ANALYSIS: Southwest targets longer-haul flying in move that mirrors industry

Washington DC
This story is sourced from Pro
See more Pro news »

Southwest Airlines has geared its business in recent years more toward medium- and long-haul flying, a major change for an airline that traditionally has relied heavily on revenue from short hops between major cities.

Though the change is not entirely unique to Southwest, it demonstrates difficulties airlines face making money on short routes these days, and reflects a shift by Southwest, traditionally a point-to-point carrier, towards greater reliance on connecting traffic, says an airline analyst.

Between 2005 and 2012, the average length of Southwest's top 20 routes by capacity jumped 41%, from 350 miles (563km) to 495 miles, according to Flightglobal's Ascend Online database.

"Clearly, the growth within the airline business over the last decade has been in longer-haul trips, which is why we are pivoting at Southwest towards longer, versus shorter trips," the Dallas-based airline's chief executive Gary Kelly tells analysts on 25 July during Southwest's second quarter earnings call.

He adds that consumer demand for medium-haul flights of around 1,000 miles has been relatively flat for the past ten 10 to 15 years.

The airline tells Flightglobal it defines short-haul routes as those up to 500 miles.

Michael Boyd, chairman of aviation consulting firm Boyd Group International, says airlines struggle today to generate profits from short-haul flying.

That is largely due to higher fuel and operating costs, says Boyd. But also, the "hassle factor" of airline travel in the last ten years has reduced demand for short-haul flights, he adds.

Industry-wide, US carriers have cut shorter routes in recent years, says Boyd, noting that 30 years ago some 40,000 passengers annually travelled between Boston and Albany, the capital of New York. Back then, airlines offered six to eight daily flights on the route, he says.

Capacity on the route today is less than 10% of what it was, according to Boyd.

"You can't make money [on that route] with a Beech 1900 anymore," he says. "That travel doesn't work anymore."

Airlines still serve small cities like Albany, but most major carrier have consolidated flights at their hubs.

Reliance on longer flights

Now industry-wide trends are catching up with Southwest, which has seen its costs increase in recent years, says Boyd.

He notes that traffic on some of Southwest's oldest and most-venerable routes, such as Dallas (Love Field) to Houston and San Antonio, has declined some 45% since 2000.

According to Capstats, 15 of Southwest's top 20 routes by capacity in 2005 were 400 miles or less, the longest being Oakland to Phoenix, at roughly 645 miles.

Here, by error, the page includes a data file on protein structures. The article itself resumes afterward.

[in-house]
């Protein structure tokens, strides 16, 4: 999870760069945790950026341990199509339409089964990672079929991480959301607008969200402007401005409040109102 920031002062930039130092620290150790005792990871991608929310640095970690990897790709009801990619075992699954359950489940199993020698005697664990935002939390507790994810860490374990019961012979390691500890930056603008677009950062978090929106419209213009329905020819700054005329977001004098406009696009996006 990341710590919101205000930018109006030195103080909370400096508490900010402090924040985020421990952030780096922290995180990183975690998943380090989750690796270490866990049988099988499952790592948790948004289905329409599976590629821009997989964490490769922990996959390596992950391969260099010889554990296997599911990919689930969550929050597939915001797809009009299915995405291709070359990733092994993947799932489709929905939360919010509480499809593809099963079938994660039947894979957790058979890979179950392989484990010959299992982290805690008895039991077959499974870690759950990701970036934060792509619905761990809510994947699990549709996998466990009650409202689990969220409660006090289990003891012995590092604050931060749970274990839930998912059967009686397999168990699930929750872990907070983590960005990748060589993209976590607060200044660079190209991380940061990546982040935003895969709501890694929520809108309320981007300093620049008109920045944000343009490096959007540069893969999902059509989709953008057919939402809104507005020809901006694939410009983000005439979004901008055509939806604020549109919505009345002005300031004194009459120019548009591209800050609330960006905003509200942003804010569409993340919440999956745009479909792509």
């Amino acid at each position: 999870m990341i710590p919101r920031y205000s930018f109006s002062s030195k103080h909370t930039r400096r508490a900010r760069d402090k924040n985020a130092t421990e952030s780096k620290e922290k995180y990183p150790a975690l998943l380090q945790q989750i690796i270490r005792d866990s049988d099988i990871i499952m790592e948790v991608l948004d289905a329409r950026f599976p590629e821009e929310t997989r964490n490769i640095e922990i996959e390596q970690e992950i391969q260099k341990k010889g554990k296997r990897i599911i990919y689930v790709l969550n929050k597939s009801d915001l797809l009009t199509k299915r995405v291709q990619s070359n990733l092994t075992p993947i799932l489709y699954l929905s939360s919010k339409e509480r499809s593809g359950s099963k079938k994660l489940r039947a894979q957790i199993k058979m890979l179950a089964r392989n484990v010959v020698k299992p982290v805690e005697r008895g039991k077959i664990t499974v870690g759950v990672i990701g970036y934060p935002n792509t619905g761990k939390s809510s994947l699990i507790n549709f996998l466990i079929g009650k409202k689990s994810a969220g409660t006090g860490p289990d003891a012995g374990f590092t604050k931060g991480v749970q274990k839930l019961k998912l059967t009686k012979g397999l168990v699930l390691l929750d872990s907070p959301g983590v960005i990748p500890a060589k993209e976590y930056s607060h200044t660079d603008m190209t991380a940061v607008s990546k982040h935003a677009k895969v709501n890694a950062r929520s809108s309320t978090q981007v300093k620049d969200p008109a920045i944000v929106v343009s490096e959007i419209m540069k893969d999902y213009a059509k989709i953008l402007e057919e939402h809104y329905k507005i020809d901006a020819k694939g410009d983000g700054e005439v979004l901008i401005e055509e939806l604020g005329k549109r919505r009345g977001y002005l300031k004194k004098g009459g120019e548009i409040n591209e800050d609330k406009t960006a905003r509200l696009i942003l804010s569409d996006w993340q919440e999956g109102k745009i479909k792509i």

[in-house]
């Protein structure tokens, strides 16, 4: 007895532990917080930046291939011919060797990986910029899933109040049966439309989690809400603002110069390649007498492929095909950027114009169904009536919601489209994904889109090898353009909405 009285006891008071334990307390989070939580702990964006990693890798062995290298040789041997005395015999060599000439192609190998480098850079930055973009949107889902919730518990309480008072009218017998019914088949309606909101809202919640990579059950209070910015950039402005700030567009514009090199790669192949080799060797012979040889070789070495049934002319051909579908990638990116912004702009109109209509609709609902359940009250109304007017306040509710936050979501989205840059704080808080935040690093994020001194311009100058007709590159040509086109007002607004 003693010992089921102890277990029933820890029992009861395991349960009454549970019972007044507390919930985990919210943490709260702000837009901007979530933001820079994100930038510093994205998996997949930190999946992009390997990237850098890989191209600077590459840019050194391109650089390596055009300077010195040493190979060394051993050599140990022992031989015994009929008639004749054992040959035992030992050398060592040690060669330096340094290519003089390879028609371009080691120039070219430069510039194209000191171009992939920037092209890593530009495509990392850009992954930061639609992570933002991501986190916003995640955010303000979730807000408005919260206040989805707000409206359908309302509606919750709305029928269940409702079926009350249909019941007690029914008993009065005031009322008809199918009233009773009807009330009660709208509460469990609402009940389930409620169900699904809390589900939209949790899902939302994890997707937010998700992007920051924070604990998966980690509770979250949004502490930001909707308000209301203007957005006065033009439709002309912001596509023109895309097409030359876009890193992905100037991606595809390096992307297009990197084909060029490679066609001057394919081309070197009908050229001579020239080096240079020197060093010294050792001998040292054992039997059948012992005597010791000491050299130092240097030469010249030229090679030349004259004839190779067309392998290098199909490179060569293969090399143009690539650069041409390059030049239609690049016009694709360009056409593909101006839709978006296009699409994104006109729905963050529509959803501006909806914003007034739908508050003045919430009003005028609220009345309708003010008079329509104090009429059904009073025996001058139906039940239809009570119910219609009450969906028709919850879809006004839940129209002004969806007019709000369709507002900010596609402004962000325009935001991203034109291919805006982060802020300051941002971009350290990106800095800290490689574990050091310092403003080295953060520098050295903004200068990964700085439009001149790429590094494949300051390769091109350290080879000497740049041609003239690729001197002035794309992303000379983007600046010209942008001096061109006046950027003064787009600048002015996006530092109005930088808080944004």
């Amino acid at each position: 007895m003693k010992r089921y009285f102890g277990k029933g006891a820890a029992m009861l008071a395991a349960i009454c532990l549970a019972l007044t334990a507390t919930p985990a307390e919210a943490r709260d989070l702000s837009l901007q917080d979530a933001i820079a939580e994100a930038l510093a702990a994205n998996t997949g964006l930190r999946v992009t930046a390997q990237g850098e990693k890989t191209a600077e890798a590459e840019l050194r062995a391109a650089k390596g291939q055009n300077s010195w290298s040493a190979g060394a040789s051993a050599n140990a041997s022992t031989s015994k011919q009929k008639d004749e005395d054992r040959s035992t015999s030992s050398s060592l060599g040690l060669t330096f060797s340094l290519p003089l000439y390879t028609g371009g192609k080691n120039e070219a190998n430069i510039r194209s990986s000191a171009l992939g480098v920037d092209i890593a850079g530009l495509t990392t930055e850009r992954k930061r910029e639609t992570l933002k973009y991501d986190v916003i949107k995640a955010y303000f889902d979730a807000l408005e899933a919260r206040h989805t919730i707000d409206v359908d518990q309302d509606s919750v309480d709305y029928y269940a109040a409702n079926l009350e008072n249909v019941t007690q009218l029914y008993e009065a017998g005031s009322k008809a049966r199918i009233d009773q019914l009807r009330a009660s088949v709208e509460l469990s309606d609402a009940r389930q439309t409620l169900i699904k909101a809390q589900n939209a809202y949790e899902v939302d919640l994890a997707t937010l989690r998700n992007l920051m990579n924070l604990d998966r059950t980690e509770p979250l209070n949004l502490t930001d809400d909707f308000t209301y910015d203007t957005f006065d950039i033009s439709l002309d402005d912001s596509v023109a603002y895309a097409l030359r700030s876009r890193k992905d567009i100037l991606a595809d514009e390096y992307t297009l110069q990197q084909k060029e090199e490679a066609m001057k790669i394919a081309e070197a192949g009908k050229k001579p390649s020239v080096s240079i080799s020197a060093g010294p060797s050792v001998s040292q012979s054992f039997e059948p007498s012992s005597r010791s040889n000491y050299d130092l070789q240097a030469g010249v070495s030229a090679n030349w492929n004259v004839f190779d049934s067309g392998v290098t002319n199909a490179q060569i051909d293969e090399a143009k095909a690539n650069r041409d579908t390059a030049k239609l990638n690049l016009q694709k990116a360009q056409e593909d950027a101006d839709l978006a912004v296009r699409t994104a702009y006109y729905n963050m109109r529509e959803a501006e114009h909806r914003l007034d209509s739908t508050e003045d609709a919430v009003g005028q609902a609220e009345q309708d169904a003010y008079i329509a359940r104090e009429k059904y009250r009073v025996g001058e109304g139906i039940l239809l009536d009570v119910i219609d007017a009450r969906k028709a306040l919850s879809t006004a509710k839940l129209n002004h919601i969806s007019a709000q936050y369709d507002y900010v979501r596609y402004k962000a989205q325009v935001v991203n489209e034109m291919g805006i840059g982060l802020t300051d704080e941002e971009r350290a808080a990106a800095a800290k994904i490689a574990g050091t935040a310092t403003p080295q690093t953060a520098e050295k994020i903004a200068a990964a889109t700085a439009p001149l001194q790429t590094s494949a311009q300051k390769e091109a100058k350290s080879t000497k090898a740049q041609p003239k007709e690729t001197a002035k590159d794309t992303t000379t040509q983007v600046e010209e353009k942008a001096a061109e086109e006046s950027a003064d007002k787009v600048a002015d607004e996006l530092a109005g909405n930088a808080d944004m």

Among the top 20 destinations in 2005 were flights to smaller cities like Reno, Nevada, and to secondary airports in large metropolitan areas, like Burbank and Ontario in California.


By 2012, Southwest's top 20 routes included 11 that were 400 miles or less; many were medium- and long-haul pairings like Chicago to Las Vegas (1,525 miles), Orlando to Chicago (990 miles), Baltimore to Orlando (790 miles) and New York to Chicago (715 miles), according to Capstats.

Gone from Southwest's top 20 routes in 2012 were flights to Reno and Ontario, replaced in part by flights to major Southwest connecting cities, like Chicago (Midway) and Baltimore.

The trend is not unique to Southwest.

In 2005, the top 20 routes by capacity across the entire US airline industry averaged 702 miles, with eight of those being 400 miles or less and only three being more than 1,000 miles, according to Capstats.

By 2012, the average length of the top 20 routes across the industry climbed 32% to 928 miles. Five of those routes were 400 miles or less and seven were more than 1,000 miles, Capstats data shows.


More connecting passengers

Boyd says the data indicates Southwest's increasing reliance on connecting passengers and hub airports, where it can "aggregate traffic."

Boyd adds that Southwest executives tend to downplay that trend, but notes that some 40% to 50% of passengers who fly Southwest through cities like Chicago and Denver change planes.

"Southwest is changing very dramatically how and where they are operating," says Boyd. "This is not a minor thing. It's a major sea change for Southwest."

That is why Southwest is working feverishly on an improved revenue management system, Boyd adds, noting that Southwest's current system is similar to that used 30 years ago by long-defunct Braniff International Airways.

Kelly and other executives told investors on 25 July that the airline is replacing its segment-based revenue management system with a system that can better manage origin-and-destination traffic.

The airline tells Flightglobal that the system, which is expected to be operational later this year or in 2014, will improve forecasting of both nonstop and connecting traffic.

As Southwest builds hubs, it will increasingly face competition from larger legacy carriers, which have some advantages over Southwest, Boyd notes.

For instance, legacy airlines can funnel high-yielding international travellers through hubs.

Though Southwest has international ambitions and serves a handful of international destinations through its AirTran Airways subsidiary, much of its connecting traffic will be from lower-yielding domestic flights, Boyd says.